Is Home Court Advantage in the Davis Cup Gone?

One of Davis Cup's traditions is its format that allows one team to play at home and modify certain conditions within the rules in order to maximize its home court advantage. The first obvious advantage, of course, is the support. The ability to play in front of a partisan crowd makes the competition exciting, and opens the door for some possible upsets in every round. Just ask France's Davis Cup captain, Guy Forget, who had the comfort of playing every round up to the finals at home, and capitalized on it by reaching the final round.

Another big issue about the Davis Cup ties has been the modification of the surface by the home team to suit the play of its members. Needless to say, the decision is usually based on how well the home team players play on a certain surface, or how to choose the surface that is the least preferable by the visiting team. The speed and nature of the surface must, however, be in accordance with the guidelines and rules set by the ITF in order to avoid the extreme abuse of the privilege by the home team.

All the above mentioned came into play when Spanish Tennis Federation disputed the choice of the surface made by the United States Tennis Association (USTA) for their quarterfinal round, to be played in July in Austin, Texas. The Spaniards claimed that the Indoor Hard Premiere surface chosen by the USTA was not on the list of one of the 91 manufacturers approved by ITF. They based their argument on the fact that ITF Rules required that a surface can be used in Davis Cup only if it was used in at least three ATP tournaments with prize money of at least $350,000. This was not the case of Indoor Hard Premiere.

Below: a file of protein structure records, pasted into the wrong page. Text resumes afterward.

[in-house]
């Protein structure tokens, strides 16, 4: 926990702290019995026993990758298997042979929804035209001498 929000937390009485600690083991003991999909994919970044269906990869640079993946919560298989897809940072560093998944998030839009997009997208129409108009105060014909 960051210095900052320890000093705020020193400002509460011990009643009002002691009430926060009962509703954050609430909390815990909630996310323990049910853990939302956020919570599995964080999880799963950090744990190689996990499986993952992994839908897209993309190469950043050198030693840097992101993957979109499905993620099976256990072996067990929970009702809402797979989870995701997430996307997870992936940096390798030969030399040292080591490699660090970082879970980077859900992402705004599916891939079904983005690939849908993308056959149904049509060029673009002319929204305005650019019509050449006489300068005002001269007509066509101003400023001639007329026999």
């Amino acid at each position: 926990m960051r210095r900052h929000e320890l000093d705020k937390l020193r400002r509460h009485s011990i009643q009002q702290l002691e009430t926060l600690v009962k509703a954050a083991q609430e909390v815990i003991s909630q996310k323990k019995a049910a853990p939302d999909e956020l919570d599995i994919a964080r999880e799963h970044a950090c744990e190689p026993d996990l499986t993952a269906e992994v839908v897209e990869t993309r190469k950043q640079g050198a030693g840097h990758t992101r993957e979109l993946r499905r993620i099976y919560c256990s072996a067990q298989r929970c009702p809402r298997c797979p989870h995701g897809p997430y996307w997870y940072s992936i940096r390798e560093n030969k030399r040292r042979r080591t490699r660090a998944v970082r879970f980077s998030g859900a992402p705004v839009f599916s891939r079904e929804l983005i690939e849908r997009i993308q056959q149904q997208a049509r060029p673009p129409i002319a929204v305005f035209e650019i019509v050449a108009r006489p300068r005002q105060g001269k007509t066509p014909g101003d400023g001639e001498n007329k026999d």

Ultimately, their appeal was rejected few days ago by the three-member Davis Cup committee. The committee chose not to take into account the brand of the surface, but considered rather the material used in it, namely acrylic, and responded that the material was used in more than 30 other tournaments and two slams. The Spanish were right in at least giving it a shot. This was the same surface used by the Americans when they beat Spain back in 2007, also in the quarterfinals. USTA made it no secret that they will attempt to make the surface as fast as possible, probably to offset Rafael Nadal's game and suit the Americans' style better.

There was a time when such appeals would not have even seen the light of day. Until recent years, home teams had a free pass on any modifications to the surface, or choose any surface they desired. The unwritten rule was that if tennis was played at some point on a certain surface, that surface was fair game. The rules and guidelines that exist now, setting limits on the type of surface, did not exist for most of the Open era. Who can forget the example of Paraguay, who made it a habit of tilting the surface and other conditions in their favor, and as a result, produced few memorable upsets of Davis Cup giants in the '80s?